I learned about this postpartum depression story after a northwest suburban freelance reporter, Amanda Marrazzo, began covering the case of Claudia Mejia of Harvard. Mejia, a mother of four, stands accused of attempting to murder her son when he was nine months old.
Mejia’s husband -- convinced his wife was severely mentally ill when his son was injured -- granted Amanda an interview, pleading for McHenry County authorities to let his wife return home.
My editor asked me to review other legal cases in which postpartum depression or psychosis was used as a defense, to see if there is more sympathy in the courtroom.
While postpartum psychosis is extremely unusual, some women have been acquitted or seen their murder convictions overturned as public awareness has risen. Readers may recall Andrea Yates of Houston, whose convictions for drowning her five children were later overturned.
I decided to break the story into three pieces because I didn’t want to detract from Mejia’s saga, which is powerful on its own.
Paramedics described her as “catatonic” after she stabbed her baby, who has since recovered, her lawyer said. Mejia was hospitalized at Elgin Mental Health Center before being declared fit for trial this year.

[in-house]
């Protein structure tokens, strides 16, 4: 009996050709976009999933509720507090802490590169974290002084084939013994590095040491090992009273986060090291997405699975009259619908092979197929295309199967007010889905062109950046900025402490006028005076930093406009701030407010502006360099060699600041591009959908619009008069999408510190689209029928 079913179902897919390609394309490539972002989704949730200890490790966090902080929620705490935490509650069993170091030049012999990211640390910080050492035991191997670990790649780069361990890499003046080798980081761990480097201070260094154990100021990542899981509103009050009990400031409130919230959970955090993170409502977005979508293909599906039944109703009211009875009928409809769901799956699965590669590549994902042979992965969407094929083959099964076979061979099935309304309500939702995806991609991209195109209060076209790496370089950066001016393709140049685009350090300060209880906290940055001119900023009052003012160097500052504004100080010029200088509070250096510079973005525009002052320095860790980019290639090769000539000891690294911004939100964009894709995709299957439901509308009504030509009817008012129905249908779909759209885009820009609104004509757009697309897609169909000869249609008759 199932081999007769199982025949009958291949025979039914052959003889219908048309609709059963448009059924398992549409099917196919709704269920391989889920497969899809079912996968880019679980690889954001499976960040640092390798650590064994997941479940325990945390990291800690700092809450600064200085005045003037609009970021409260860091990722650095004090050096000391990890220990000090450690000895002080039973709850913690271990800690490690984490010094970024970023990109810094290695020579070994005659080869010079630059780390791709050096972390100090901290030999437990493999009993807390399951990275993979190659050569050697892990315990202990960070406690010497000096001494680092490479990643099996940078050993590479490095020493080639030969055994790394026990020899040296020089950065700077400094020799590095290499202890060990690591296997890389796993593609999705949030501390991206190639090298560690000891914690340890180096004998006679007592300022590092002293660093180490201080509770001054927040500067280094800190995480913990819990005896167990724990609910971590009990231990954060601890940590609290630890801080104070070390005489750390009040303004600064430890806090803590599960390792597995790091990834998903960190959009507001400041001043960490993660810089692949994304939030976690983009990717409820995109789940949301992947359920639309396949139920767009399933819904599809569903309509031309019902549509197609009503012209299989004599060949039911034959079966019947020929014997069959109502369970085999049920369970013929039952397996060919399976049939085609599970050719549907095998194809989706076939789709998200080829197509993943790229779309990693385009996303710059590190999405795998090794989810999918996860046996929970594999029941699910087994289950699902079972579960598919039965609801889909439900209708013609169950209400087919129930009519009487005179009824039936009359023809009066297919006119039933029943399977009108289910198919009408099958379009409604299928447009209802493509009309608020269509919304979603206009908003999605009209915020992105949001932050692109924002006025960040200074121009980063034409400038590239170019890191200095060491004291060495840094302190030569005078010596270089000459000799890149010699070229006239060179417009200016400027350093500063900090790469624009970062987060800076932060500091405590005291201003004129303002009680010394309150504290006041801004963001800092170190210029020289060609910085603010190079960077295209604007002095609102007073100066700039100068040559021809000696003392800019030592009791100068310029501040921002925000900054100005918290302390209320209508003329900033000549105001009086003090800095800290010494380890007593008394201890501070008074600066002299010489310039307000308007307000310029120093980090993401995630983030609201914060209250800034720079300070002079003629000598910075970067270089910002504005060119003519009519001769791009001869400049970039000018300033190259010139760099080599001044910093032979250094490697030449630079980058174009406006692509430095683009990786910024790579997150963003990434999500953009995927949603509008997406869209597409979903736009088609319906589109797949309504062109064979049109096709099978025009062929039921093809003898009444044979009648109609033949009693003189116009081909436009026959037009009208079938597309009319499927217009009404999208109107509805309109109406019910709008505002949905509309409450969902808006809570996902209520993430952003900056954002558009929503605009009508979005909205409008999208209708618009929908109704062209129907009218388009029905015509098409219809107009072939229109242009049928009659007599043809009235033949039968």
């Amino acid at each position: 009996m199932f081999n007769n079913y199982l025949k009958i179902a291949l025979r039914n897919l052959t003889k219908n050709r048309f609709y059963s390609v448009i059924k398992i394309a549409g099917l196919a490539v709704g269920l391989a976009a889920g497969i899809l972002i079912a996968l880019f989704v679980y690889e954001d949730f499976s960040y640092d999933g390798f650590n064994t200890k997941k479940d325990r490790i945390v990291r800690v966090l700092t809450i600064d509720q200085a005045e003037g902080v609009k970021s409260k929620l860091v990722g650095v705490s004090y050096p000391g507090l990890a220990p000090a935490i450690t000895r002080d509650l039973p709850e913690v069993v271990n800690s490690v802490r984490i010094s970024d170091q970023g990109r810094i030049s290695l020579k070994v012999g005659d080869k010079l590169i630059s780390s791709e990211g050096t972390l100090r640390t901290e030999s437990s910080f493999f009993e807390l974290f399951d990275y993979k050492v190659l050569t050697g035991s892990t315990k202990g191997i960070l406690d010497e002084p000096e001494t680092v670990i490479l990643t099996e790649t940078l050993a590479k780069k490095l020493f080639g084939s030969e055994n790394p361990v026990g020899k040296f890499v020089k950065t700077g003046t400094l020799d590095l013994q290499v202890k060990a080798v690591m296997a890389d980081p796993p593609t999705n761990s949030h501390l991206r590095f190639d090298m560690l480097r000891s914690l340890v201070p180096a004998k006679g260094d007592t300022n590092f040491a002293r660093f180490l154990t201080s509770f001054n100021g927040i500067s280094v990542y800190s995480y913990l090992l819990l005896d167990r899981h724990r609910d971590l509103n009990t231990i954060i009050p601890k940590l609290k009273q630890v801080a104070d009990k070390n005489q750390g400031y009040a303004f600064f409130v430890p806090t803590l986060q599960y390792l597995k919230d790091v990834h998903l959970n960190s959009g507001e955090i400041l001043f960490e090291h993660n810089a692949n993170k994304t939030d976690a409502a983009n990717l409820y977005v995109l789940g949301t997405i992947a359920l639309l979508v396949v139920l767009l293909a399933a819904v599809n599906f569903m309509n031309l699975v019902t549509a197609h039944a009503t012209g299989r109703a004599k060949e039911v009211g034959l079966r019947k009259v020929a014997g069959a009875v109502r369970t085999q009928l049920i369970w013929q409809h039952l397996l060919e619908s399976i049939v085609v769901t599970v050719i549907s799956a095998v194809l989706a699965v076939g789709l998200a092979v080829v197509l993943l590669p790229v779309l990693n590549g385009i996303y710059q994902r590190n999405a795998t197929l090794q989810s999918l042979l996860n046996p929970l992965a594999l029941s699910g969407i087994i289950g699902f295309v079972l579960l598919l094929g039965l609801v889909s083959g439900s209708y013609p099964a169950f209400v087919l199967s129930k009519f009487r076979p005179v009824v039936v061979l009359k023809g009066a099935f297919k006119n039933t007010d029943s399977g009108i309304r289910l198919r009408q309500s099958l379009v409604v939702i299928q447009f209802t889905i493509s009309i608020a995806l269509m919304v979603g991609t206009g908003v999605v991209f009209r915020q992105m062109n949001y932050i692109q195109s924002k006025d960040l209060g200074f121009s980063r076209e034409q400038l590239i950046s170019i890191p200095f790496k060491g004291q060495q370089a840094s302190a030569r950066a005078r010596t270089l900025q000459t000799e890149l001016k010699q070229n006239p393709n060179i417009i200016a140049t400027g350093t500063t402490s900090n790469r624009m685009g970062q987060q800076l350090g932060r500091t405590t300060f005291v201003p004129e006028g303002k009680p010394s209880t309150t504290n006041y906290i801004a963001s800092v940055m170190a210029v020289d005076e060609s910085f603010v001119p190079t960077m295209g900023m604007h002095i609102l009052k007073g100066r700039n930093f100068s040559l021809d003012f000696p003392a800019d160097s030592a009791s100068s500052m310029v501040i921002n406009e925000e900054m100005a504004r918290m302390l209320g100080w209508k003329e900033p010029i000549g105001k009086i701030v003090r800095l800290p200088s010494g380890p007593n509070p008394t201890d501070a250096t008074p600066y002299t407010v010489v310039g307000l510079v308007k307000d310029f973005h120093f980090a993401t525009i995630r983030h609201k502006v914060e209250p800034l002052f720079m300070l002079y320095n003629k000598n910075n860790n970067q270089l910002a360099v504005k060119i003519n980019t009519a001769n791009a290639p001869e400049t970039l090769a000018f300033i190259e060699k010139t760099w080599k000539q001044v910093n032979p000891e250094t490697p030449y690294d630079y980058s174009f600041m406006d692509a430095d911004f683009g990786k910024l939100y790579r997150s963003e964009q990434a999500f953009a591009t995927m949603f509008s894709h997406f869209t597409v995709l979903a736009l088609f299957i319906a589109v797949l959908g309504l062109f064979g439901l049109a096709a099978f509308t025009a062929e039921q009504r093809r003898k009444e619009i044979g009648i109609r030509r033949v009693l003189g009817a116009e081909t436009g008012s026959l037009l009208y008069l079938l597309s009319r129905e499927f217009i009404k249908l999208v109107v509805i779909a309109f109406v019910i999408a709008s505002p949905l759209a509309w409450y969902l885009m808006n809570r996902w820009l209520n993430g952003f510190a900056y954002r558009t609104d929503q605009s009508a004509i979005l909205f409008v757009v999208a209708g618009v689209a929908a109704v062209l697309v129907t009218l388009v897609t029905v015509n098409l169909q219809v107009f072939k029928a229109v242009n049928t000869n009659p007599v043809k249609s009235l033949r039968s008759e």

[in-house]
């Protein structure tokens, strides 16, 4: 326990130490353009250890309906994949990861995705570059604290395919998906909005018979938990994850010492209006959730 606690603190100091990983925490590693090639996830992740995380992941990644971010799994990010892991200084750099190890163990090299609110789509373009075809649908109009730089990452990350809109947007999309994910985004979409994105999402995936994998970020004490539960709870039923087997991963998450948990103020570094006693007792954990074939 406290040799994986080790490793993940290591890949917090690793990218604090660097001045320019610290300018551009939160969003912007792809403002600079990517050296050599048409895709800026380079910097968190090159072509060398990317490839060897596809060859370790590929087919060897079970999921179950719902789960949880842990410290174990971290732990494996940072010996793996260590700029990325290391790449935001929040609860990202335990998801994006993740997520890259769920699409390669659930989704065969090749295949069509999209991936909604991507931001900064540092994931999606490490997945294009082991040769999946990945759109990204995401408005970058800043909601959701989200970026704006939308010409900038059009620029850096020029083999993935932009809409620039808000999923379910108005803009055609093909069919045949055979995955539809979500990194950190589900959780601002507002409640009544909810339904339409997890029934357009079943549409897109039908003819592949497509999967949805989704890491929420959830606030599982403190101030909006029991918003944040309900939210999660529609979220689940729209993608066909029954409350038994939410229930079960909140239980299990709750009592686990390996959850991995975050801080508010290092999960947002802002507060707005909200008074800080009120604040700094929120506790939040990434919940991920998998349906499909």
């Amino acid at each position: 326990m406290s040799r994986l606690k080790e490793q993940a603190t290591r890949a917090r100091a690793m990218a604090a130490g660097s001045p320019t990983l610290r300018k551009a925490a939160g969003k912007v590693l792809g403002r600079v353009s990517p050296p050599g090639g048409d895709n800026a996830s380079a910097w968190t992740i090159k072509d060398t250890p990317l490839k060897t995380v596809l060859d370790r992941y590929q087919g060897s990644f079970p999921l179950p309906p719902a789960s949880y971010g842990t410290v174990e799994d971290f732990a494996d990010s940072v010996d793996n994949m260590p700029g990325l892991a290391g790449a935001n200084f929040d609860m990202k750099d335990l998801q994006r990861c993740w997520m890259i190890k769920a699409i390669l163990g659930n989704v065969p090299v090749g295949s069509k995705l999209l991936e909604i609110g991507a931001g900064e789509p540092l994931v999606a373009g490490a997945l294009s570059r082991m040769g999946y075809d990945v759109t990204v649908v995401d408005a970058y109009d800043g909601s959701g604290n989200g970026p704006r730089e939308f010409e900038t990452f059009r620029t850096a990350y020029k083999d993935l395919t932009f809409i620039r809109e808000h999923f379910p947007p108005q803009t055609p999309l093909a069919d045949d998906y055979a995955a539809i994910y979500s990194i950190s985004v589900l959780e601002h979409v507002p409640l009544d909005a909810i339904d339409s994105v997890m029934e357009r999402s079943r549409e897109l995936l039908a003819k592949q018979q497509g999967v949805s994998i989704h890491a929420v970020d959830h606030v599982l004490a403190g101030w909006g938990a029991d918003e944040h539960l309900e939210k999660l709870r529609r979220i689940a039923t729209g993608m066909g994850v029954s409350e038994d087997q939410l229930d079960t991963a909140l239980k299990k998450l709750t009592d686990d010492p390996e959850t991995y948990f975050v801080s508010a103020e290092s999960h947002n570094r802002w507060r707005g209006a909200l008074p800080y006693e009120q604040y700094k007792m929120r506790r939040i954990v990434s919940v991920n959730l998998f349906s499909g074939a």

Meanwhile, I wanted to draw attention to a few other cases in which women have spoken publicly about killing their children while suffering postpartum psychosis. This is an incredibly difficult and brave way to help other women who fear they are alone in their intense anxiety, guilt and depression after childbirth.
I also expected to hear some good news from Chicago’s Carol Blocker, who helped push through a national law intended to increase education and support for postpartum depression patients. Yet, more than a decade after her daughter, Melanie, took her own life in the throes of psychosis, Blocker is frustrated at the lack of progress. The legislation remains unfunded.
Having witnessed a family member undergo hospitalization and recovery from postpartum psychosis, I understand how hard it is to explain this awful phenomenon to others. And how much guilt and shame these women feel because childbirth, for them, did not begin as the joyous occasion most expect.
Thankfully, very few women go on to hurt themselves or others. I hope more people will seek support for new mothers who may be too sick to help themselves.
-- Lisa Black
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